3.                   Put good liquors in your well. Robert says the guideline here should be, if the owner or the manager wouldn't drink it, why would you serve it to your guests. He recommends at least pouring the Jim Beams, Bacardis and Smirnoffs and charge an extra 25 to 50 cents to cover costs. "You're going to make more money per drink and take care of your guests," he says. "You're going to serve them a legitimate drink: a Bacardi and Coke as opposed to a Walgreen's rum and Coke."

House Recipes

Next, you need to focus on your house recipes. Robert says the best thing you can do is go up to your customers and say, "I'm the owner of this place. Let me buy you a couple of drinks and ask you what it is that you like." You can't get any better ideas for your recipes than from listening to your customers. The most popular drink in America is the margarita, Robert says. "If you look at the margarita as an example of drinking tendencies and how operators should approach specialty drinks, it would be my advice to offer the very best margarita as the house margarita that you can."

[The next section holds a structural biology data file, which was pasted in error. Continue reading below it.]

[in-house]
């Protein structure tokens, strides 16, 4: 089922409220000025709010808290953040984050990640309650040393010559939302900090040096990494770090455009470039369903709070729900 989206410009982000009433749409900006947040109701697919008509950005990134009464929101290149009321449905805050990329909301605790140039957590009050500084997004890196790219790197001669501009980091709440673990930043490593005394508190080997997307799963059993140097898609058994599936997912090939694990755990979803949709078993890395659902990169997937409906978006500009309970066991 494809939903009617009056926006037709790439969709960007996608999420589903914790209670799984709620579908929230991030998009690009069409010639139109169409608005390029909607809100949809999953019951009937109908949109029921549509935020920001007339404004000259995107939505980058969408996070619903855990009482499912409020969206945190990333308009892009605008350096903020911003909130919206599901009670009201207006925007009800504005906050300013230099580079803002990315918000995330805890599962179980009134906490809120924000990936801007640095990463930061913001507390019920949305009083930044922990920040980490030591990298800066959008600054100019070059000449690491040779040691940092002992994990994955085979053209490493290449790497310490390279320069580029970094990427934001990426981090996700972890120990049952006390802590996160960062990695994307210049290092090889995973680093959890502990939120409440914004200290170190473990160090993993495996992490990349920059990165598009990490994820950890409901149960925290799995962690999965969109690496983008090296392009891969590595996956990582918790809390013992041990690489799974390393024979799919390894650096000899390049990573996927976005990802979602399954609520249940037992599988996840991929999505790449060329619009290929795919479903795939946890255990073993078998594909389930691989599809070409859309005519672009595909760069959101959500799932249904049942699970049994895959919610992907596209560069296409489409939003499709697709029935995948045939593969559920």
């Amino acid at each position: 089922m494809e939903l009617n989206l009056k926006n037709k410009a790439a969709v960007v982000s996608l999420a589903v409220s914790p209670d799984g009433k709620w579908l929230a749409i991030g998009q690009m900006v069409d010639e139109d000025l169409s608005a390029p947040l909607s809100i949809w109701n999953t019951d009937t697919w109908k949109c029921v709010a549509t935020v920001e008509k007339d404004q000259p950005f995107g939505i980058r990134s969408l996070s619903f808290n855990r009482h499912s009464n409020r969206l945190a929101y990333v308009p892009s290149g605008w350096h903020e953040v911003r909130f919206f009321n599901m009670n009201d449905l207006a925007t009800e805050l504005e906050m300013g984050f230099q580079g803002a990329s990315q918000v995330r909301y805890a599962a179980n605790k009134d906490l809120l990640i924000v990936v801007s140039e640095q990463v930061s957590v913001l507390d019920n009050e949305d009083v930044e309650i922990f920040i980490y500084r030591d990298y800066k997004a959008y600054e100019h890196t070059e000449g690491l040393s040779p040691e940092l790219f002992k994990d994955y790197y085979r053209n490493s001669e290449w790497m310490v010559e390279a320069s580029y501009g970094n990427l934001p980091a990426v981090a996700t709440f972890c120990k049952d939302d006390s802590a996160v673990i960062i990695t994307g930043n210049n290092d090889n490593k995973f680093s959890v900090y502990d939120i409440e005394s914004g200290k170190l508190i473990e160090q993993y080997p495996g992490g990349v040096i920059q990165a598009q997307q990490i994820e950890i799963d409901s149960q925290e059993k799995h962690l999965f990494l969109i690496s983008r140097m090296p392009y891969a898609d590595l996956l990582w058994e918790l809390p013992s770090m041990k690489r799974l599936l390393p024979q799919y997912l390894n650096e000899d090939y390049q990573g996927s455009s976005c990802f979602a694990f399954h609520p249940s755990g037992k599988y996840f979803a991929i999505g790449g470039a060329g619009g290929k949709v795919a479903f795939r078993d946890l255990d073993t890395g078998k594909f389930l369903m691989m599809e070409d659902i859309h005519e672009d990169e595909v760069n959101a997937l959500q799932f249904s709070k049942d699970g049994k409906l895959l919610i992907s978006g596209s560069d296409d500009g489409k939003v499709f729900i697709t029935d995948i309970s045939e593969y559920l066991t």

There are two areas to look at when it comes to making a great house drink such as a margarita:

1.                   Liquor – As said before, use the good stuff. For a margarita, use something like 1800 or Sauza Hornitos. Instead of using triple sec, Robert recommends using something like Grand Marnier or Cointreau.

2.                   Mixers – Sweet 'n' Sour mix is the most used mixer in alcoholic drinks. Yours should taste good on its own. There shouldn't be a chemical taste to it.

Glassware

The last thing you need to look at behind the bar is your glassware. What you want to avoid is only buying thin glasswares that break easily. "They do nothing to enhance the look of a drink," Robert says. "One of the biggest marketing advantages a bar has is spending a little extra to get glasses that have a little heft, some weight to them, that look good, that are heat tempered and are durable enough to last more than two nights."